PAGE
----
Researchers at TAU, Europe place robotic brain chip in rat

Scientists hope "robotic cerebellum" computer chip may one day help human paralysis victims, something that could be 10-15 years away.

October 5, 2011 02:11
2 minute read.
X-ray of a brain

Brain 311 T. (photo credit: Thinkstock/Imagebank)

A tiny computer chip that serves as a “robotic cerebellum” has been implanted into the skull of a brain-damaged rat, replacing one component of its brain and restoring its ability to move.

While the results of the multi-disciplinary project involving researchers from Tel Aviv University, and others from Italy, Austria and Spain, are very promising, it could take 10 to 15 years until such technology provides human amputees with robotic limbs.

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TAU neurobiologist Prof. Matti Mintz, a member of the team during the last eight years, told The Jerusalem Post on Tuesday that at present, rehabilitation of paralysis victims is based largely on behavioral manipulations directed at activation of brain self-repair processes.

However, he said, future advances are expected to include biological manipulations such as genetic manipulation and stem-cell-based therapy that promote recovery of neurons.

“Another feasible strategy is the replacement of defined neuronal microcircuits by synthetic analogs,” Mintz said.

Much work in recent decades has advanced the techniques of monitoring and stimulating localized brain sites using electric or magnetic currents. Deep brain stimulation reduces the symptoms of conditions ranging from Parkinsons disease to obsessive-compulsive disorder.

“The hope is that these two techniques can be interfaced by a real-time processor and used as a closed loop system with the brain,” added Mintz.

The rodent model was used by Mintz, TAU engineering experts Prof. Yosi Shacham- Diamand and Prof. Hagit Messer-Yaron; Dr. Mira Marcus- Kalish of TAU’s Interdisciplinary Center for Technology; Dr. Christoph Guger of Austria; Prof. Paolo Del Giudice of Rome’s Instituto Superiore di Sanità; and Prof. Paul Verschure of Barcelona’s Universitat Pompeu Fabra.

They aimed at testing the feasibility of the closed-loop hybrid methodology for rehabilitation of brain functions by replacing a damaged brain microcircuit. The piece of cerebellum was used to test feasibility because it is responsible for coordinating movement.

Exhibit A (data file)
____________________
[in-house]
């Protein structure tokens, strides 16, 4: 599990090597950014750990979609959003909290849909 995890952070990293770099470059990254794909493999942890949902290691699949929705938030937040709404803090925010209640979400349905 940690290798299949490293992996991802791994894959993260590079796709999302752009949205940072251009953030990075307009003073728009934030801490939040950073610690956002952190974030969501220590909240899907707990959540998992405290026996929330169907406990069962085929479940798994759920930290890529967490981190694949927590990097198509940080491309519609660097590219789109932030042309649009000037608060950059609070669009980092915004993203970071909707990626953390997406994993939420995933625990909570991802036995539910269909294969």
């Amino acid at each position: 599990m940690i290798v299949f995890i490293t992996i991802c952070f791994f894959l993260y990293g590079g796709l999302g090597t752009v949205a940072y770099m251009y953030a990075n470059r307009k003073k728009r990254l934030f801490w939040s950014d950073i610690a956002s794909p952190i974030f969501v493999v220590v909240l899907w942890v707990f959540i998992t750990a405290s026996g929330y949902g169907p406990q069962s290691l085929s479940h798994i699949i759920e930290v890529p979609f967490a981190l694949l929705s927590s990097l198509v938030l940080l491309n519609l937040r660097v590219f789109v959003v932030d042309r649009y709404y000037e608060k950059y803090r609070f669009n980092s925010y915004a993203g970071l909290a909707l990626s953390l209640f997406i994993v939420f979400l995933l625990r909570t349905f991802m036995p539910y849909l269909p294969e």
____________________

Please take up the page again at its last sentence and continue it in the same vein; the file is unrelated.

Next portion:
When wired to the brain, the “robo-cerebellum” received, interpreted and transmitted sensory information from the brain stem, facilitating communication between the inputs and the outputs of the inactivated microcircuit.

To test this robotic interface between body and brain, the researchers taught a brain-damaged rat to blink whenever they sounded a particular tone. The rat could perform this behavior only when its robotic cerebellum functioned.

“It’s proof of the concept that we can record information from the brain, analyze it in a way similar to the biological network and then return it to the brain,” said Mintz, who recently presented his research at the Strategies for Engineered Negligible Senescence meeting in Cambridge, England.

“We are not the only ones in the world to consider the problem. There is a group in Los Angeles that is doing excellent work. They have ambitious plan to replace by a synthetic chip a large structure of the brain called the hippocampus. However, present technology does not unable embeding in a chip an anatomical replica of such large chunk of the brain and therefore they imitate they hippocampus by an approximating algorithm. We think our approach creating a synthetic anatomical replica of small microcircuit of the brain is currently more promising,” he said.

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